- Old Newark Memories: Two Guys from Harrison at the Wayback Machine (archived 2019-12-29)
- "Retailer, Sutton Agree To Merge: Two Guys From Harrison, Appliance Maker to Form Into Vornado, Inc". The New York Times. October 14, 1959. p. 61. Alternate Link via ProQuest.
- Hart, W. D. (October 15, 1959). "Two Guys Sets Merger With O. A. Sutton: Two Guys". Women's Wear Daily. Vol. 99, no. 86. pp. 1, 8. Link via ProQuest.
- "O.A. Sutton, Two Guys From Harrison Chain Announce Merger Plan: Concern Would Take Name Of Vornado, Inc.; Holders to Vote Next Month". Wall Street Journal. October 14, 1959. p. 16. Alternate Link via ProQuest.
- Raclawski, Richard. "O. A. Sutton". Crescent Industries. Archived from the original on September 2, 2007.
- "Vornado Realty Trust". Funding Universe. Retrieved September 21, 2006.
- "Merger Planned With Vornado by Food Giant". Los Angeles Times. July 11, 1967. p. b7.
Food Giant operates 70 supermarkets, 14 Unimart discount stores, 14 Builders Emporium do-it-yourself hardware stores, and six package liquor stores in Southern California. It also operates Meyenberg Milk Products, which serves the 200 franchised Fosters Freeze outlets, and Golden Creme Farms, which operates a milk plant, bakery and ice cream distributorship. Vornado operates 33 "Two Guys" self-service discount department stores on the Eastern Seaboard. Twenty-two of the stores have food retailing departments.Alternate Link via ProQuest.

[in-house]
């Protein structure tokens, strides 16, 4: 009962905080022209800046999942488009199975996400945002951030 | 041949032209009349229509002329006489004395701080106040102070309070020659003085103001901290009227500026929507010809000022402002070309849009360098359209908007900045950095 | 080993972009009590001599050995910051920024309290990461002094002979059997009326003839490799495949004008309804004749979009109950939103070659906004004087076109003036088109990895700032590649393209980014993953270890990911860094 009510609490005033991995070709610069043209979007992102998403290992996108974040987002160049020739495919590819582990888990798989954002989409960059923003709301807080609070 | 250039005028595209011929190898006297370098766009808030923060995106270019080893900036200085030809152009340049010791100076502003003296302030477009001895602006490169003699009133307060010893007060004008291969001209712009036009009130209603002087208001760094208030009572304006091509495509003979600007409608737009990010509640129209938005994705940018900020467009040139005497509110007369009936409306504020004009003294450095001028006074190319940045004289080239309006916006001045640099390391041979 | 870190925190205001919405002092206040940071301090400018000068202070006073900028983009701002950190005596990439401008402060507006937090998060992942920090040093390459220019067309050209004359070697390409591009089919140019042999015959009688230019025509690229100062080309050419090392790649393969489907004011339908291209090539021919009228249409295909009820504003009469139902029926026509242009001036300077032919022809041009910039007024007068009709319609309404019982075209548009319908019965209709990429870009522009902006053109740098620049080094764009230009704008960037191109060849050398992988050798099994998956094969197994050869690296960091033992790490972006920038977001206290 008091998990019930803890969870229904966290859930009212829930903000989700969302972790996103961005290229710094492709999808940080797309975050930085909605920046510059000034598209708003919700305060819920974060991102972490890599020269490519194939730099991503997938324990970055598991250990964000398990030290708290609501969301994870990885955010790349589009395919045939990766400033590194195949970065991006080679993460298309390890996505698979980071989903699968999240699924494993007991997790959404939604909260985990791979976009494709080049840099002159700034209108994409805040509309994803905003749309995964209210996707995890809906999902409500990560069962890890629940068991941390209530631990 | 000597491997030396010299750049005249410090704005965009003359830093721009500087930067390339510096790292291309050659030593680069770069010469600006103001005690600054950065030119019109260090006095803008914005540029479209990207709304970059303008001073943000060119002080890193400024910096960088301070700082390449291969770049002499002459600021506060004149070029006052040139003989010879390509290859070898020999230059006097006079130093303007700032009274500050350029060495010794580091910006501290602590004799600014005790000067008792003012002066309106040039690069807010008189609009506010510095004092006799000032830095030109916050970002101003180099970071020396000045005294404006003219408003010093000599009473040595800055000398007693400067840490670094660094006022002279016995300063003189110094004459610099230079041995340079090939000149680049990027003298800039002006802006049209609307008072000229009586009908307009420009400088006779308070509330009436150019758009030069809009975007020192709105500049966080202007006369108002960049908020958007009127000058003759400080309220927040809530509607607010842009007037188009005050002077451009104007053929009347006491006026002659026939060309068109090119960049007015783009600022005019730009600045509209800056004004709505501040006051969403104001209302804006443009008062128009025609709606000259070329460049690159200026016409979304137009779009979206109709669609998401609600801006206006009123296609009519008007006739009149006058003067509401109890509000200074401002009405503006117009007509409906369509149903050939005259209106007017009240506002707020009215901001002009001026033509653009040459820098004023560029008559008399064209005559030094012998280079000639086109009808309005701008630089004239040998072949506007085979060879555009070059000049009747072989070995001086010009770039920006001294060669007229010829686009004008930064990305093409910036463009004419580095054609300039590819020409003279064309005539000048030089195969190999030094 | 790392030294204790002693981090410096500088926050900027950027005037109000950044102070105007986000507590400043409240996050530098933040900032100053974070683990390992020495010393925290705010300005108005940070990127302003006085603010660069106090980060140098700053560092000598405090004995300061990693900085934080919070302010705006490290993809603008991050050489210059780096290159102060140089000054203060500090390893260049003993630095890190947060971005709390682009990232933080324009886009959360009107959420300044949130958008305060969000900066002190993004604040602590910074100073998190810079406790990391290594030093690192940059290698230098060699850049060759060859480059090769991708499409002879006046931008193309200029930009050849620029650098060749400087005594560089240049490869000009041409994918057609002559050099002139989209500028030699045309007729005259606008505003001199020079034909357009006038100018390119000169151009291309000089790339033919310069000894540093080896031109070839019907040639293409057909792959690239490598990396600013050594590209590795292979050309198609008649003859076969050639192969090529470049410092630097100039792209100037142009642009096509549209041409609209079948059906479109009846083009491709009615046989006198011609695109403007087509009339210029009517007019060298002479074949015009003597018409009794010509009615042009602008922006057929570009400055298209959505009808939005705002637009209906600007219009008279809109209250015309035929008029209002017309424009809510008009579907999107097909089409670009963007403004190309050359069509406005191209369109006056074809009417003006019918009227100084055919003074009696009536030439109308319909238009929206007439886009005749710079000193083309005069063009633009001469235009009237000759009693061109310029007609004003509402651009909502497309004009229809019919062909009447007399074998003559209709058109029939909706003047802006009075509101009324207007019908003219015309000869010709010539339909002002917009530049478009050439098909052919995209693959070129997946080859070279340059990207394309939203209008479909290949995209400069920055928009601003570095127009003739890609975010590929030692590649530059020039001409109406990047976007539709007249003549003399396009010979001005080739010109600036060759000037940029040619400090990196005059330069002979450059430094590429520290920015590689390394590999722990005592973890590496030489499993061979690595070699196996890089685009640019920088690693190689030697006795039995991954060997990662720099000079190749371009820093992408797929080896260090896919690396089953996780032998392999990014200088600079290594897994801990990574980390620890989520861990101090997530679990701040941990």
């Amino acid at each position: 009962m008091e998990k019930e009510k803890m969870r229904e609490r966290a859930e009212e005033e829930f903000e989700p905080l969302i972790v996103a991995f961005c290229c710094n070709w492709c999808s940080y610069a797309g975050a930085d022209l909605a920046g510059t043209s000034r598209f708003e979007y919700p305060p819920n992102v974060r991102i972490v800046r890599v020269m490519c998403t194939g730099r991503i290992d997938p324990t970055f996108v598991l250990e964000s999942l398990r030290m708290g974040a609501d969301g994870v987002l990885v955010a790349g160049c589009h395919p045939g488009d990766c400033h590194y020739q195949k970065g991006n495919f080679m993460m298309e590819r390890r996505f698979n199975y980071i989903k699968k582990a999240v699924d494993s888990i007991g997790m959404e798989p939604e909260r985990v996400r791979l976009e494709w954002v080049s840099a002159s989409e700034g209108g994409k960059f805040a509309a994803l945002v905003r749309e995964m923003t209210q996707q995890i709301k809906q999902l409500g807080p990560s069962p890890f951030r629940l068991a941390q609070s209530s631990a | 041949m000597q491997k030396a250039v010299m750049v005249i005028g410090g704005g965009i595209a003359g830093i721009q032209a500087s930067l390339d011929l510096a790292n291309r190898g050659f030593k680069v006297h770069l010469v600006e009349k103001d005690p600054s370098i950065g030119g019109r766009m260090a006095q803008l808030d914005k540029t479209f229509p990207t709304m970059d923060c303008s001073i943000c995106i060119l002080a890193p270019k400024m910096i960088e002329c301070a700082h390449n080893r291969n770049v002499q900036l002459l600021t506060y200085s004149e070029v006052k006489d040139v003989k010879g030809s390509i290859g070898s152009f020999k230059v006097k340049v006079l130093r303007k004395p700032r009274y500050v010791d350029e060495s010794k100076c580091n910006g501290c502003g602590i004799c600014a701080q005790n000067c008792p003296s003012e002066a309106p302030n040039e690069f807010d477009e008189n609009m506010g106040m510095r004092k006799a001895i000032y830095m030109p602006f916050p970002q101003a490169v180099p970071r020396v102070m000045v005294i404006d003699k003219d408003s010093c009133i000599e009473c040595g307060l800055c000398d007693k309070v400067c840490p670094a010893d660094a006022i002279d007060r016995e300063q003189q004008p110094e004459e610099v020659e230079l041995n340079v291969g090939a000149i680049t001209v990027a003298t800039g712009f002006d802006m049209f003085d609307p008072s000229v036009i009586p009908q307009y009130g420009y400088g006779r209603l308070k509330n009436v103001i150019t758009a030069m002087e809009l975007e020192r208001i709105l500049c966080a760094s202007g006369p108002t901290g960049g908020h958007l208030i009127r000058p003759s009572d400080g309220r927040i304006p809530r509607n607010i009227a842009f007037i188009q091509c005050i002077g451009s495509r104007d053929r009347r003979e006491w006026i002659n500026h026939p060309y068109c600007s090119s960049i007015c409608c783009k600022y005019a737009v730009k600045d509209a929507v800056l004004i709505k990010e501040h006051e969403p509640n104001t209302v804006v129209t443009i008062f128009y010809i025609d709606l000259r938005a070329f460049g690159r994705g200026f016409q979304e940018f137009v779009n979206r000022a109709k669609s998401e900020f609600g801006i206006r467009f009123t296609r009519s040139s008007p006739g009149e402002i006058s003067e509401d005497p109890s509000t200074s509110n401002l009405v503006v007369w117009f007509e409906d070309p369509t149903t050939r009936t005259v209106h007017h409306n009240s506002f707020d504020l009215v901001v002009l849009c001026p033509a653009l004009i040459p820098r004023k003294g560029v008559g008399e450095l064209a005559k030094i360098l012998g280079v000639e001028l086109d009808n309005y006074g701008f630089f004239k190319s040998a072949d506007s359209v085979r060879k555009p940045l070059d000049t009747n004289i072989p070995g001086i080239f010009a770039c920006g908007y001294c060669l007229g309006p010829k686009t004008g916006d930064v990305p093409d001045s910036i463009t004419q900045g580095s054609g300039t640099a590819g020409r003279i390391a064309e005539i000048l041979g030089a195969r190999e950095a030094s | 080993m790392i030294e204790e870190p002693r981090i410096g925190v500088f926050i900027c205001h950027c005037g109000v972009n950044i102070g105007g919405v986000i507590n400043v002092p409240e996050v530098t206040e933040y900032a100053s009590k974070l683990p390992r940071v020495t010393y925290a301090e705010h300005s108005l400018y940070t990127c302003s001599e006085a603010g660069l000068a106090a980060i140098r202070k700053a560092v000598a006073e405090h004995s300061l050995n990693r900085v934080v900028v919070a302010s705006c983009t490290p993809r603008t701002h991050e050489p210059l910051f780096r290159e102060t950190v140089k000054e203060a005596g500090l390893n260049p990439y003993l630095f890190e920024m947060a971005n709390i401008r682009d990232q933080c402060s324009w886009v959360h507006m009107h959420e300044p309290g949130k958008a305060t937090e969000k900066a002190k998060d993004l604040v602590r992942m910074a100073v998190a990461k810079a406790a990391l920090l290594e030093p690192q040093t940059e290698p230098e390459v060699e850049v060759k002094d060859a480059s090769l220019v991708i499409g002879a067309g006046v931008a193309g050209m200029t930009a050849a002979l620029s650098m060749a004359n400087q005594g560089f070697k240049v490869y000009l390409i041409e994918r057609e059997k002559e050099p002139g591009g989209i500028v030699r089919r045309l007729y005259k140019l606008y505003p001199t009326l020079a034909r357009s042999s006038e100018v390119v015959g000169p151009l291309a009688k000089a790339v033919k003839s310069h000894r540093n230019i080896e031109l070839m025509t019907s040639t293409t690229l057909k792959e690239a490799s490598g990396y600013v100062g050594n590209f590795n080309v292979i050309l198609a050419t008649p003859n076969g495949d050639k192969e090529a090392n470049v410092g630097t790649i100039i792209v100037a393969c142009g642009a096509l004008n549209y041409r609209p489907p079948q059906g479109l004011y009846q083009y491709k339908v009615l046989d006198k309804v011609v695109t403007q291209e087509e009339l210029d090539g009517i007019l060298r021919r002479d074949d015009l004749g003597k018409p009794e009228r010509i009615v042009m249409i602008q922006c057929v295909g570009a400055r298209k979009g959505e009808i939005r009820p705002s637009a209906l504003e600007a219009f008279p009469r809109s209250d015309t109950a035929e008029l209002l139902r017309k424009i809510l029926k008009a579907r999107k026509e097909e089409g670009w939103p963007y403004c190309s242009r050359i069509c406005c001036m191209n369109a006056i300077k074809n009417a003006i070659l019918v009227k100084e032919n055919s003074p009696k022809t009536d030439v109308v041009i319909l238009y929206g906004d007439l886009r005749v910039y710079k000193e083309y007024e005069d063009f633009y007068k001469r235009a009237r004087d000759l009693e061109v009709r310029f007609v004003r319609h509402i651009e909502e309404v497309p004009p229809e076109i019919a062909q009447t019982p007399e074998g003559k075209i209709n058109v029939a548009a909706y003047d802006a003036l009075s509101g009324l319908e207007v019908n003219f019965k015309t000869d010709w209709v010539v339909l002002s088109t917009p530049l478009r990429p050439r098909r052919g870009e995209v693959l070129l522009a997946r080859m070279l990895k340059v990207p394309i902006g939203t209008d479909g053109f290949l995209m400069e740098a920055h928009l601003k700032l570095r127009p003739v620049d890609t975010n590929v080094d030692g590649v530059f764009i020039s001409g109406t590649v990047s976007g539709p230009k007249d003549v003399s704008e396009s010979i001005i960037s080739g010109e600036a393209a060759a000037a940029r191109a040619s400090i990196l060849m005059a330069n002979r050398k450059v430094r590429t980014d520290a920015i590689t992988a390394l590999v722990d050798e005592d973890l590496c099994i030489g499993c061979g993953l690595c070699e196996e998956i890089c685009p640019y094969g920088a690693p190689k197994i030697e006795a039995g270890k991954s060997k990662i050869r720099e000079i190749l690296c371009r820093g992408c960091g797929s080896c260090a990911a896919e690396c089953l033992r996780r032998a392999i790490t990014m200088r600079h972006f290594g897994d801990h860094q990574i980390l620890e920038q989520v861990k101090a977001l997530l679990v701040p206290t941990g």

- "Vornado and Food Giant Terms OKd". Los Angeles Times. July 28, 1967. p. c12. Alternate Link via ProQuest.
- "Vornado Agrees To Buy Food Giant in Swap of Stock: Plan Is Subject to Approval By Both Firms' Holders, Final Vote of Directors Cost Put at $52.5 Million". Wall Street Journal. July 11, 1967. p. 5. Alternate Link via ProQuest.
- "Merger Planned With Vornado by Food Giant". Los Angeles Times. July 11, 1967. p. b7.
- Gilbert, Les (July 10, 1967). "Vornado Tie To Food Giant Seen in Week: Vornado, Food Giant Merger". Women's Wear Daily. Vol. 115, no. 132. pp. 1, 15.
Vornado operates a chain of 33 Two Guys From Harrison discount department stores in New York and five neighboring States plus an appliance producing firm Food Giant has 14 Unimart Discount Stores and an equal number of Builder's Emporium outlets, plus 70 supermartets in Southern California.Link via ProQuest.
- George Silk, photographer, 1951 grand opening of FOOD GIANT in Lynwood, Los Angeles County, CA
- Barmash, Isadore (June 13, 1981). "Chairman of its Executive Committee: A Change at Troubled Vornado". The New York Times.
- "Vornado Store Closings Seen". New York Times. October 20, 1981.
- "Loss Reported By Vornado". The New York Times. December 16, 1981.
- "Two Guys Chain Ended". The New York Times. February 9, 1982.
- My father, Howard Keller, managed all of the listed Chicken Barn liquor stores (save for E. Hanover). His boss, was Irving Hubschman, a third brother to the 'Two Guys.'
- Sidney Hubschman obituary, New York Times (April 2, 1986)
- Hattwick, Richard E. (Vol. 12, Fall 2003). Arthur Blank and Bernie Marcus: The Home Depot Story, Journal of Business Leadership
- WNBC (August 1977). "Two Guys Commercial". YouTube. Archived from the original on December 22, 2021. Retrieved August 8, 2014.